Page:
Every summer, investing legend Warren Buffett hosts a charity lunch for whoever manages to win the opportunity on eBay. For the past 18 years since the beginning of this annual tradition, most of Buffett’s lunch guests have chosen to keep it a low-profile event and their names private. But not this year.
Last month, after the “2019 Warren Buffett Power Lunch” sold for a record $4.6 million, a little-known 28-year-old Chinese entrepreneur named Justin Sun (Sun Yuchen) came forward with a giant banner featuring Buffett and himself on Twitter and broadcasted to his one million followers that he was the winner of this year’s Buffett lunch. The young businessman also took an unusual step and changed the lunch venue from Buffett’s favorite steakhouse in New York to San Francisco, where his current company is headquartered.
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Questions quickly surfaced about who Sun is and how he managed to afford a $4.6 million lunch at just 28. As Observer reported at the time, per his official resume, Sun is the founder of cryptocurrency Tron (in 2017) and the CEO of a file-sharing software company called BitTorrent, which he took ownership of through an acquisition last year. Before Tron, he had a successful social networking business in China called Callme (Peiwo), which supposedly gave him his first bucket of gold to enter the crypto world.
His resume appeared plausible at first sight, but questions over Sun’s legitimacy emerged this week after he abruptly canceled the lunch with Buffett, putting himself in the spotlight once again, while a bombshell report from Chinese media accused him of illegal fundraising, money laundering and sex trafficking, among other crimes.
Per the original plan, Sun and Buffett were to have their big lunch this Thursday along with a few of Sun’s friends at a three-star Michelin restaurant in San Francisco. But on Tuesday, Sun said he had to postpone the lunch because he was hospitalized due to an emergency kidney stone condition.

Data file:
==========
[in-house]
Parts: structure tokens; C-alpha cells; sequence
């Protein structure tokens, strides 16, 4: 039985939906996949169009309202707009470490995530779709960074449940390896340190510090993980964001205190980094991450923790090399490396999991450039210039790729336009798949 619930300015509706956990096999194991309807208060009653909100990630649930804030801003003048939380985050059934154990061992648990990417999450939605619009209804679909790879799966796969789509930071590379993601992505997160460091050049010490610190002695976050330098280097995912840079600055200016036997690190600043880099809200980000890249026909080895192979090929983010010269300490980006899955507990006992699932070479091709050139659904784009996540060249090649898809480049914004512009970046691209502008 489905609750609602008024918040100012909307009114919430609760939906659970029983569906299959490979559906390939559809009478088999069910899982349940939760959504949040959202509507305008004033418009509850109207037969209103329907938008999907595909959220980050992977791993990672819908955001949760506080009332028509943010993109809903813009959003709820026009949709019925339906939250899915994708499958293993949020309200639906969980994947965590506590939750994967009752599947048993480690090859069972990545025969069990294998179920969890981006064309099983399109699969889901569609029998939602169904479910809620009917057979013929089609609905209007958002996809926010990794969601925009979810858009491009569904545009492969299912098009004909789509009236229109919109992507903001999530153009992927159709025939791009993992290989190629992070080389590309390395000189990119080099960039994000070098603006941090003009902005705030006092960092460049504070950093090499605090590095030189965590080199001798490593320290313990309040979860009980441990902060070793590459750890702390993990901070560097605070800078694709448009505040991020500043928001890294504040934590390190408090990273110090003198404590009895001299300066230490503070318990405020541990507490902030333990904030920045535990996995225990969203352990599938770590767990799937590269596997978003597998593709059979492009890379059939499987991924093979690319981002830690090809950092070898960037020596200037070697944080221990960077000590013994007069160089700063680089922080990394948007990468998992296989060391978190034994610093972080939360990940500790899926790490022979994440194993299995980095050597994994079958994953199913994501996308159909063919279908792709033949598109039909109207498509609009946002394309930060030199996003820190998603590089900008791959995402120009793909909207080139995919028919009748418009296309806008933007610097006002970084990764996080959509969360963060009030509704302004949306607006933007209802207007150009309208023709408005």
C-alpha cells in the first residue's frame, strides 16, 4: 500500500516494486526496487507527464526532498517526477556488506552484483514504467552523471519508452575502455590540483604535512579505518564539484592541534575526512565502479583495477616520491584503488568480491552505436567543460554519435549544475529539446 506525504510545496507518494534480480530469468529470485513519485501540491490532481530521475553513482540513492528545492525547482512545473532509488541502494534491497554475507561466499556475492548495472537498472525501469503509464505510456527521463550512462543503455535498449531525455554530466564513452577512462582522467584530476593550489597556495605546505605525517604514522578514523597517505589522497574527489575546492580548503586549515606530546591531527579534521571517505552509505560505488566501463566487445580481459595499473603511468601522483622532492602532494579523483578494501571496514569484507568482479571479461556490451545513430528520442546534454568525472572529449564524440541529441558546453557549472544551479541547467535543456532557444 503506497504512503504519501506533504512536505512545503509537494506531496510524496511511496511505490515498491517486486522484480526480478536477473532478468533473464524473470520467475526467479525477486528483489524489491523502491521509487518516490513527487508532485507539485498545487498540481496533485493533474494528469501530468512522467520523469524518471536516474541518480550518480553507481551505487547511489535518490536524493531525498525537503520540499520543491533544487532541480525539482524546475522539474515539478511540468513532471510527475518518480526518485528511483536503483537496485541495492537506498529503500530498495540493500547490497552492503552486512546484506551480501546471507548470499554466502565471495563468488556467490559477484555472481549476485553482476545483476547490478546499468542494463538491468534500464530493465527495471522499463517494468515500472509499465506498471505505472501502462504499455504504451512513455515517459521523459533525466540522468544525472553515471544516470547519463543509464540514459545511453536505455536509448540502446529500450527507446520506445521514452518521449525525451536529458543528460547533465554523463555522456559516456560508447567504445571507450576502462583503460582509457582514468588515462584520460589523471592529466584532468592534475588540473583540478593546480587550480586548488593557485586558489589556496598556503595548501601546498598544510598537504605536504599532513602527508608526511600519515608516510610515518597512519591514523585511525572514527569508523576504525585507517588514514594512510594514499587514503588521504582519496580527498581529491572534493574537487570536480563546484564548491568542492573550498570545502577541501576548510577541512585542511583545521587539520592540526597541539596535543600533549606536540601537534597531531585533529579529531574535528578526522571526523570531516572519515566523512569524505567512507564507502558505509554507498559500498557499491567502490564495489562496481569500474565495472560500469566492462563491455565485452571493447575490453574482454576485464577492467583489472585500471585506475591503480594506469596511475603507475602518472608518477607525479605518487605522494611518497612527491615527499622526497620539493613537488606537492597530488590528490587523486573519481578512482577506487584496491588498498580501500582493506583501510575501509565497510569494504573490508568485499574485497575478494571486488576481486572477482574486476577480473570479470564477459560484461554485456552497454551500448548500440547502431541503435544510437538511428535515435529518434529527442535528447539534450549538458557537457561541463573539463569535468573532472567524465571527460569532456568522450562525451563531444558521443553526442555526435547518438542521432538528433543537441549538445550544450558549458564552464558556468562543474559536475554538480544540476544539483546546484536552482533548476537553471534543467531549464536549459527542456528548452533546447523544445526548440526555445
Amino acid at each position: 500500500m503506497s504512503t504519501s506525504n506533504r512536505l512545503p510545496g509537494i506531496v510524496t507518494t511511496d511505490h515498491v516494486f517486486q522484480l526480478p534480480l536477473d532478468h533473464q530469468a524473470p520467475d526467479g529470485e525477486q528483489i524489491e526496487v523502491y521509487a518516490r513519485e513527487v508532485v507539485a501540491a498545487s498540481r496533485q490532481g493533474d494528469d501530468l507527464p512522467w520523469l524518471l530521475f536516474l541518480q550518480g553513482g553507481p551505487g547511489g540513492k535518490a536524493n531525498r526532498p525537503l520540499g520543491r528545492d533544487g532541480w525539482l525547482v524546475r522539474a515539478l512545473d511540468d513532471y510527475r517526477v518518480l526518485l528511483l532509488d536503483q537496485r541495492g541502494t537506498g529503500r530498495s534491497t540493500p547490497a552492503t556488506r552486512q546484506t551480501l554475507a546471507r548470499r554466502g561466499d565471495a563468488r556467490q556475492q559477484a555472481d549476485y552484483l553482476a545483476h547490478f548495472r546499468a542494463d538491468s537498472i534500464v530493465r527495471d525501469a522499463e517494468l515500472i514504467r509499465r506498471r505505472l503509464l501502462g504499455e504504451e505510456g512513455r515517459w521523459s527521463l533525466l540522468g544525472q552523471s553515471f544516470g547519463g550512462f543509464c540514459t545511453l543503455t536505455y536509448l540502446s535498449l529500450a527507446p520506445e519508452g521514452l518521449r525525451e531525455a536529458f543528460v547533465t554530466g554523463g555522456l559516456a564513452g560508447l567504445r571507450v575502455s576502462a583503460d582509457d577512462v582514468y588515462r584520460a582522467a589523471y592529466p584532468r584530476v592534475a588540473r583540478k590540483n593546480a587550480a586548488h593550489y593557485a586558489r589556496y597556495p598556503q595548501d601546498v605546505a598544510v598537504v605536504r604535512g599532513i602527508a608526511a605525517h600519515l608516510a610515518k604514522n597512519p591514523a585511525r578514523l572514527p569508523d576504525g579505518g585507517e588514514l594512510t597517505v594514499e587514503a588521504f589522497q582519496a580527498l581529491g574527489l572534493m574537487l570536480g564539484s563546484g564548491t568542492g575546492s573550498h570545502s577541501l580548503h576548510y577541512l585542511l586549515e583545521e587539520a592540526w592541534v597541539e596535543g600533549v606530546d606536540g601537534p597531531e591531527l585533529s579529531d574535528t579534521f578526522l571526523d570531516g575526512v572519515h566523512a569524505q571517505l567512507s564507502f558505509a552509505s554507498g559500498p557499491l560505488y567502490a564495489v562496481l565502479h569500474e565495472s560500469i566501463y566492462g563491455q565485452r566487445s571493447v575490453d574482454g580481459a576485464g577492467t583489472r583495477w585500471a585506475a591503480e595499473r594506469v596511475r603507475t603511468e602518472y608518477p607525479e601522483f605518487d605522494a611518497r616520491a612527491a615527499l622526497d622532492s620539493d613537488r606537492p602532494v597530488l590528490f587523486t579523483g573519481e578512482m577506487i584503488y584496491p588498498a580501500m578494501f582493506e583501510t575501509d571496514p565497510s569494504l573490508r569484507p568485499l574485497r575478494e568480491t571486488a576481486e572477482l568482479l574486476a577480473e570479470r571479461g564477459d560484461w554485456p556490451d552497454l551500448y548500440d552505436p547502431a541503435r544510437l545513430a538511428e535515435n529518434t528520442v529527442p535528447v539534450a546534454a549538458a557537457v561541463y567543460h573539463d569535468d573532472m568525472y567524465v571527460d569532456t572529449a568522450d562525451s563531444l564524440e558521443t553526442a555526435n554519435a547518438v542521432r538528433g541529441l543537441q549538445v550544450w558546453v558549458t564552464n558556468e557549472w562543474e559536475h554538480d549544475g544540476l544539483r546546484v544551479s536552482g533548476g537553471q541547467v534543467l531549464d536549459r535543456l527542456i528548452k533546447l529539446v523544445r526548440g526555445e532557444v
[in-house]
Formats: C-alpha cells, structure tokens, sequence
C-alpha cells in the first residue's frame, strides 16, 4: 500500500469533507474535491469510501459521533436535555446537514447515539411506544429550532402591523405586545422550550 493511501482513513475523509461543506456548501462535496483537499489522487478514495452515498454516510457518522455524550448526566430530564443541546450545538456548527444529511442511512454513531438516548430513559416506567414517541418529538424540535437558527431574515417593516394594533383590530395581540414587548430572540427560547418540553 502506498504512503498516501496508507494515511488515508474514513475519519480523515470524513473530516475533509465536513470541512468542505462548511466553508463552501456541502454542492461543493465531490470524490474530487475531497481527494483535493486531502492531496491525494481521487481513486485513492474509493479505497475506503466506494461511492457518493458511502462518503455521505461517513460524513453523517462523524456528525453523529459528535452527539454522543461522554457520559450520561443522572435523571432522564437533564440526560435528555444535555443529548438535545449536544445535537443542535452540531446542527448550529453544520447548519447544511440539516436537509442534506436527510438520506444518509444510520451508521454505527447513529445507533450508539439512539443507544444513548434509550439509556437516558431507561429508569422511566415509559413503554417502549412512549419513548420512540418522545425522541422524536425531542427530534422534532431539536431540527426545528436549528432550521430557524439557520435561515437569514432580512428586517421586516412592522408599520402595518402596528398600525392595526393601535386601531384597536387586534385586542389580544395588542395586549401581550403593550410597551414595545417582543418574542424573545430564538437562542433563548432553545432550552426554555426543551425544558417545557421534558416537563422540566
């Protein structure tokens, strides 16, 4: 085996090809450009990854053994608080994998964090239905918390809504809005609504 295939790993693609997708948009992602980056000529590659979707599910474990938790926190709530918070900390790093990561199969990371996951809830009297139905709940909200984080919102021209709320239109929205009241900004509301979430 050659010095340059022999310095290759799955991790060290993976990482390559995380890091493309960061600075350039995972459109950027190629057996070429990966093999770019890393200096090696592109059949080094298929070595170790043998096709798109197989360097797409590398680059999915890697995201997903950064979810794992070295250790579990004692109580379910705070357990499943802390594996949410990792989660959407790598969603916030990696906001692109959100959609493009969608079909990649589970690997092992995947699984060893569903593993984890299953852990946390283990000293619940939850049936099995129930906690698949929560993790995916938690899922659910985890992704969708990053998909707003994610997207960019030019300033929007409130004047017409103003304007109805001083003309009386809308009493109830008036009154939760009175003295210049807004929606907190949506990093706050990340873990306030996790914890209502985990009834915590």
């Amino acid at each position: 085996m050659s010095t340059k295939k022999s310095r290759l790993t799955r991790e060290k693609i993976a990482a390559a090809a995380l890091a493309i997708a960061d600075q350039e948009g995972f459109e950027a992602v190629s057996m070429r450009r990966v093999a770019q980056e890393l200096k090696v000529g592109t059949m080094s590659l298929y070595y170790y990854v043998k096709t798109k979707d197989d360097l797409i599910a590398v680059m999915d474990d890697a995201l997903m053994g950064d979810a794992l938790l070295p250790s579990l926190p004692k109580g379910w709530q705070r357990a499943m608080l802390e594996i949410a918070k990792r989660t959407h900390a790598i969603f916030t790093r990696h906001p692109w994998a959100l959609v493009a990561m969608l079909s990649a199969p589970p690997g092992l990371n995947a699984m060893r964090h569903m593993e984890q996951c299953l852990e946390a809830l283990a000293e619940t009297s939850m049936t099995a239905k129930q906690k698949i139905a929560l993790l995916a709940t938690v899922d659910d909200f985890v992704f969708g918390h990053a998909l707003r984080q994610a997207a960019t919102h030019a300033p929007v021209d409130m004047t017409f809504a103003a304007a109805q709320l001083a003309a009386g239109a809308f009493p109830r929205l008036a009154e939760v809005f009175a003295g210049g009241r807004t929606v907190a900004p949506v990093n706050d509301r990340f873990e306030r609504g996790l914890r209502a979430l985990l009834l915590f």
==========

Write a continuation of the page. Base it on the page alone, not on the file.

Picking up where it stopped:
The same day, Chinese news site 21st Century Business Herald published an article about the legal chaos behind Sun’s various business dealings and suggested that he was prohibited by law enforcement officials from leaving China at the moment.
Specifically, the article alleged that Sun’s social networking app Callme was under a government probe for profiting from selling pornographic content and facilitating prostitution, both of which are illegal in China. In fact, Callme had come up on regulators’ radar back in June 2018, when Chinese state news agency Xinhua called out the company for streaming borderline pornographic content. The app has since been taken down from public app stores, but 21st Century said it’s still available for download via private links.
The news site also pointed to heated controversy around Sun’s crypto ventures, citing several reputable Chinese investors, including China’s “Bitcoin Whale” Li Xiaolai, who had dismissed Sun as “an outright fraud” and “the Theranos of China.”
In August 2017, Sun raised $58 million in an initial coin offering (ICO) in China through the issuance of Tron, which some critics called an “air coin,” referring to its lack of technical foundation and real value. A month later, the Chinese government issued an order to ban all types of ICOs and demanded firms that had recently completed an ICO to refund investors.
Sun did refund some of the money he had raised. But by then, Tron’s paper worth was already on a rocket surge as it was trading on several overseas exchanges. Several months later, Sun acquired BitTorrent for a whopping $140 million. It was widely believed that the money mainly came from Sun’s cryptocurrency trading during the Bitcoin boom in late 2017.
Graduating from China’s top institution, Peking University, in 2011 with a history degree and later obtaining a master’s degree from the University of Pennsylvania, Sun has a natural knack for building a media persona and courting power players out of his league. On social media, Sun has branded himself as a protégé of Alibaba founder Jack Ma; the youngest graduate from China’s “billionaire club” business school, Hupan University; and, of course, a soon-to-be bestie with Warren Buffett.
Bad publicity has been valuable for Sun, too. On Chinese microblogging site Weibo, Sun has picked fights with such Chinese business heavyweights as search engine Sogou founder Wang Xiaochuan and Wang Sicong, the son of China’s wealthiest man, Wan Jianlin.
In a pair of Weibo posts late Tuesday, Sun denied all accusations in the 21st Century article. He later posted a video on Twitter showing himself in what appeared to be a San Francisco building, challenging the newspaper’s claim that he was restricted to China.